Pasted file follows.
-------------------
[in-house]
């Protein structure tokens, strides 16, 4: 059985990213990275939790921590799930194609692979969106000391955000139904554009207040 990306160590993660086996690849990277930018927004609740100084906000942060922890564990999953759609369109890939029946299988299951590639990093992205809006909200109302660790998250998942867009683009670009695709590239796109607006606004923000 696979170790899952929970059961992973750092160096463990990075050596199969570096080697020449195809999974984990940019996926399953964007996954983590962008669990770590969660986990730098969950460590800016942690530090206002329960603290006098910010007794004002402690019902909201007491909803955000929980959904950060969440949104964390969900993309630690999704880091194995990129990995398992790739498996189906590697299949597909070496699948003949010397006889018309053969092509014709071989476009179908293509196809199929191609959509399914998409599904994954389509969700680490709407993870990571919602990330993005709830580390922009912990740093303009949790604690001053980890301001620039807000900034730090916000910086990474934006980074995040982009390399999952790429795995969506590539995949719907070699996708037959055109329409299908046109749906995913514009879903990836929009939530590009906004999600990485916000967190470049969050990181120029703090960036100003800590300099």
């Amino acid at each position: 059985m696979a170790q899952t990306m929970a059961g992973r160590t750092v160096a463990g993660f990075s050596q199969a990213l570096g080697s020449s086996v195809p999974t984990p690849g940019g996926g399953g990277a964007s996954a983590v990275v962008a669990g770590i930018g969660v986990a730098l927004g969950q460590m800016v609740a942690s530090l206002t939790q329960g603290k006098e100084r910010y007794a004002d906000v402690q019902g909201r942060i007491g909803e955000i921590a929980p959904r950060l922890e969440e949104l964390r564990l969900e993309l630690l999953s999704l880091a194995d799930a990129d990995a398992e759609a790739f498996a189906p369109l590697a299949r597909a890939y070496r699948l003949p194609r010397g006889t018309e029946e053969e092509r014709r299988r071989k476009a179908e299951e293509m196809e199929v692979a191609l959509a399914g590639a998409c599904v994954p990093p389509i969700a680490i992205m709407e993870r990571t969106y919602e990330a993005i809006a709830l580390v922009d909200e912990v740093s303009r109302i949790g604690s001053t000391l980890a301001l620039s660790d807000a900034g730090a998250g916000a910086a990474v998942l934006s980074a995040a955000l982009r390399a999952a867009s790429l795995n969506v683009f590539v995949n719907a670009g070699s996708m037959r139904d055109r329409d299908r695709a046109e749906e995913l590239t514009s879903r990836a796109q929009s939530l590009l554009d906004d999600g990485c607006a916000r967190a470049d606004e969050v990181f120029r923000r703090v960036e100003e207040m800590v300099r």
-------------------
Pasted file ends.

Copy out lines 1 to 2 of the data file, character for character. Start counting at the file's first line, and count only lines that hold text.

[in-house]
């Protein structure tokens, strides 16, 4: 059985990213990275939790921590799930194609692979969106000391955000139904554009207040 990306160590993660086996690849990277930018927004609740100084906000942060922890564990999953759609369109890939029946299988299951590639990093992205809006909200109302660790998250998942867009683009670009695709590239796109607006606004923000 696979170790899952929970059961992973750092160096463990990075050596199969570096080697020449195809999974984990940019996926399953964007996954983590962008669990770590969660986990730098969950460590800016942690530090206002329960603290006098910010007794004002402690019902909201007491909803955000929980959904950060969440949104964390969900993309630690999704880091194995990129990995398992790739498996189906590697299949597909070496699948003949010397006889018309053969092509014709071989476009179908293509196809199929191609959509399914998409599904994954389509969700680490709407993870990571919602990330993005709830580390922009912990740093303009949790604690001053980890301001620039807000900034730090916000910086990474934006980074995040982009390399999952790429795995969506590539995949719907070699996708037959055109329409299908046109749906995913514009879903990836929009939530590009906004999600990485916000967190470049969050990181120029703090960036100003800590300099």